Note: This page is for you if you have a high BMI (if you are overweight). If you have a low BMI (underweight), there is information here for you.
Can being overweight (having a high BMI) affect my fertility?
Being overweight or obese may affect your fertility. This means that it may make it harder to get pregnant. Bringing your BMI down before you get pregnant, even by one or two points, will help reduce your risk of complications.
Most women and birthing people who are overweight have a straightforward pregnancy and birth and have healthy babies. But being overweight or obese during pregnancy can cause health problems during pregnancy and affect your child’s future health.
Having a high BMI and getting pregnant
BMI stands for Body Mass Index. It is used to work out if your weight is in a healthy range.
BMI is not a perfect way to measure your weight because it can’t tell the difference between fat, muscle or bone. But it is still the best way of assessing your weight.
The ideal BMI for getting pregnant is between 18.5 and 24.9. This is known as the healthy range.
If you have a high BMI, bringing it closer to the healthy range before trying for a baby will help you get pregnant and reduce the risk of pregnancy complications.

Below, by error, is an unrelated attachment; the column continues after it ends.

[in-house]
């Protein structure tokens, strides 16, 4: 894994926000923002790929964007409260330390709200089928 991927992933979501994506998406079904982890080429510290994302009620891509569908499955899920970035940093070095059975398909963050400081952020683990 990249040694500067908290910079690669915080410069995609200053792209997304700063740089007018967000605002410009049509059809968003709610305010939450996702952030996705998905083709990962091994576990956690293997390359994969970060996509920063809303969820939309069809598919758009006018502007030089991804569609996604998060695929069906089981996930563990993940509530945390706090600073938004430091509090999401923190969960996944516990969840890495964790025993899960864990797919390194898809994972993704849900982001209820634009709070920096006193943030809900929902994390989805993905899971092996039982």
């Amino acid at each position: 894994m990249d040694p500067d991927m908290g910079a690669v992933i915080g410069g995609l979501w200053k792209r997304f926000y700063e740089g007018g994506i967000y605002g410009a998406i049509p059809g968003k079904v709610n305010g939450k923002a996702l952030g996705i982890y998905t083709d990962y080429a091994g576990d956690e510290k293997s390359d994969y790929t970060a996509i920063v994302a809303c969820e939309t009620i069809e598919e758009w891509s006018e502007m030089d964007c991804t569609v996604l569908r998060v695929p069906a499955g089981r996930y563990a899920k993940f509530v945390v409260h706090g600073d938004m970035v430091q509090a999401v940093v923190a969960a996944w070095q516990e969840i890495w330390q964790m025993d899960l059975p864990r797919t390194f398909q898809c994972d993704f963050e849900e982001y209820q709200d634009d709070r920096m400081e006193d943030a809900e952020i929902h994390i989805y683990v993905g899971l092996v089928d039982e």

Many people do not lose weight easily and it can sometimes feel like an impossible task. But try not to lose heart. Losing a small amount (5-10%) of your weight would have significant health benefits and increase your chances of getting pregnant.
BMI weight ranges
The BMI weight healthy range is different for different ethnicities.
People with a South Asian, Chinese, other Asian, Middle Eastern, Black African or African-Caribbean family background have a higher risk of developing some long-term conditions, such as type 2 diabetes, with a lower BMI.
If you are in these groups a BMI:
- below 18.5 is underweight
- between 18.5 and 23 is healthy
- over 23 means increased risk (overweight)
- over 27.5 means high risk (obese).
For people of White heritage, a BMI:
- below 18.5 is underweight
- between 18.5 and 24.9 is healthy
- between 25 and 29.9 is overweight
- of 30 or over is obese.
Why does the BMI calculation change for different ethnic groups?
The BMI definition of obesity (a BMI of 30+) was originally developed using data mostly from White populations. Since then, research has found that people from a South Asian, Chinese, other Asian, Middle Eastern, Black African or African-Caribbean family background, have a higher risk of developing some long-term conditions, such as type 2 diabetes, when they have a lower BMI.
As a result, the NHS has developed guidelines to make sure that people from these ethnic backgrounds get help to prevent developing type 2 diabetes earlier than people from White backgrounds.
There is not enough evidence yet to say whether people from different ethnic backgrounds should have different pregnancy care based on their weight.
This means that the advice and care you will have about your weight in pregnancy is the same for all women and birthing people, whatever your ethnic background.